Welcome to Steemit! Here Are Some Tips for Internet EtiquettesteemCreated with Sketch.

in steemit •  2 years ago

If you're new to Steemit, and especially if you are new to web forums in general, here are some suggestions to help you avoid making some common mistakes. Over the past 25 years since the first chat rooms and message boards, internet etiquette (sometimes shortened to netiquette) has developed into a series of mostly-unwritten rules. Here I will attempt to write some of these down.

Tip 1: Don't Plagiarize

Youtube links automatically include a link to the original Youtube video alongside the playback controls, so attribution is not a major issue with most videos. For example:

That little YouTube logo next to the settings icon is a link to the original page with the uploader's info.

For text and images, you need to make it absolutely clear if you are not the original author, and provide credit where credit is due. If you are not comfortable with Markdown code, quotation marks can be used for text. Cite the original author, and either include a link to the web page where it originated, or use a proper citation method for offline sources like you would for a formal paper. For images, either link to the image source where an image is embedded, or create a citations section at the end of your post. The image to the right is cited near the bottom of this post. The other image in this post has a tag where it appears.

If you copy material, a bot called @Cheetah may comment with a link to the source page. This should not be a concern if you have provided proper attribution to the original author. If you are re-posting something you originally wrote for another website, don't be surprised if verification is requested to prove you are who you say you are.

Tip 2: Don't Use Insults or Threats

Steemit is full of controversial content. Sometimes this can result in heated discussions. Try to avoid making disagreements personal, and stick to discussing evidence and interpretation rather than personal agendas. Don't call names, and definitely don't threaten harm to other people. Telling someone to "Just go kill yourself" should obviously be out of the question entirely.

Racism should obviously be off-limits too. You're gonna get flagged if you assert white supremacy, declare Africans to be subhuman, advocate the extermination of aboriginal peoples, blame the Jews for everything wrong in the world, etc.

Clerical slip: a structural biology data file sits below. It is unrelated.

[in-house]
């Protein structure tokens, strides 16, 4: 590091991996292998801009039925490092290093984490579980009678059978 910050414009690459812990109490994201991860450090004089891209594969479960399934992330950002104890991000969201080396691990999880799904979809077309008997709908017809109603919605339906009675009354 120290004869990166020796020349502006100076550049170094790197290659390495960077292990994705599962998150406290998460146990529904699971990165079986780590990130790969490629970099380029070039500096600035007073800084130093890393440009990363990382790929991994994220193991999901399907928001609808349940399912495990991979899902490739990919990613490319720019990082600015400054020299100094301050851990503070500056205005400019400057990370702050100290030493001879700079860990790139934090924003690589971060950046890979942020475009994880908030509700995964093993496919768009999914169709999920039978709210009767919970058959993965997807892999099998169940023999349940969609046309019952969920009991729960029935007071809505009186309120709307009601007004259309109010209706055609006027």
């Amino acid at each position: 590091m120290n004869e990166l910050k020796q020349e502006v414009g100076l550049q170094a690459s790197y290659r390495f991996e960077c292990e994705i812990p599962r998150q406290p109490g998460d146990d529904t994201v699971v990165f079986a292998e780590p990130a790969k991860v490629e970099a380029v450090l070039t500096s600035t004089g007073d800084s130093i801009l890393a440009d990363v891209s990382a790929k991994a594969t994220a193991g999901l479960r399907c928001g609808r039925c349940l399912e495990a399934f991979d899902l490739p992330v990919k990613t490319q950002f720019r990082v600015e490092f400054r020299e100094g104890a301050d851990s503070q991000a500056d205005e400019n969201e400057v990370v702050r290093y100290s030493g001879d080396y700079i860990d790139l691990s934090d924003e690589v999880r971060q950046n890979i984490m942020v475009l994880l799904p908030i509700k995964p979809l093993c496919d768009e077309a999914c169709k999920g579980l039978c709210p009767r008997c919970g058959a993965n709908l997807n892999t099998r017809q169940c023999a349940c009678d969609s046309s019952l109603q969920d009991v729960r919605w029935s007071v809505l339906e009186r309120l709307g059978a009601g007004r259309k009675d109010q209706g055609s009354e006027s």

Tip 3: Don't Feed the Troll

It is sometimes hard for readers to tell the difference between someone making a nuanced argument and someone just blowing hot air, but there comes a time when it is apparent that someone is not trying to make a rational point, and instead only playing word games. If you find yourself dealing with such a sophist, just stop participating in the conversation. "Don't feed the troll," as the internet adage goes.

If someone is ignoring Tip 2 above, consider ignoring them. Perhaps mute the offending account. Use the flag option to indicate abusive behavior. Flags can also have the benefit of entirely hiding trolls from the Steemit web page if they are unable to behave themselves and enough people flag such behavior.

Use your best judgement to try to differentiate the satirist and the genuinely curious misguided post from the dedicated troll. Assume the best, albeit warily, until people prove the worst if you aren't sure of someone's intentions. The public record of another user's posts and comments is open to investigation. Check for a pattern of behavior if you are unsure. But when in doubt...

Don't feed the troll
source link as promised with Tip 1 above

Tip 4: Don't Beg for Follows and Upvotes

Don't comment on other posts with requests for followers, and don't request upvotes or ask other users to trade resteems. This makes you look needy. Produce good content and engage in conversations with other users. The upvotes and followers will arrive over time.

Tip 5: Do Upvote and Follow Other Steemians!

You don't need to follow everybody, but you should follow steemians who create content you like, upvote that content, offer substantive comments every now and then.

I usually upvote comments people make on my posts, and often upvote comments on posts I read. Don't forget to respond to comments you receive, too!

Image credit—See? I told you it would be here.

Additional links:

Getting Started Guide by this author

The Missing FAQ - A Beginners Guide To Using Steemit and STEEM The Super Basic Explanation for NEW Users by @thecryptofiend

Steemit Markdown Tutorials for Beginners by @steemitguide

Please suggest other relevant articles in the comments below, whether written by you or someone else! Suggestions from comments are added below:

The Complete Steemit Etiquette Guide Seriously, what hasn't this guy already done in far more detail than my meager efforts? I should just start writing headlines and say, "Go look up Cryptofiend posts on this subject."

Useful Steemit Tools and Links by @edje

Steemithelp footer by @thecryptofiend

HTML tutorial

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You can also add the Steemithelp footer to the bottom of your posts by downloading it here.

It is formatted in markdown so all you have to do is add it at the bottom of a post.


Added to the post!

Super post.

Useful links to Steemit resources and tools can be found in this post: https://steemit.com/help/@edje/useful-steemit-tools-and-links


Added to the suggested links!


Super. I've updated the "useful steemit tools and links" post including a reference to this post.

fantastic post my friend and needed . Great tips to keeping the platform miles above the others, its long roaming green fields and hills in the sunshine, where places like facebook have become mounds of garbage in the city streets.

Nice info Upvoted and followed.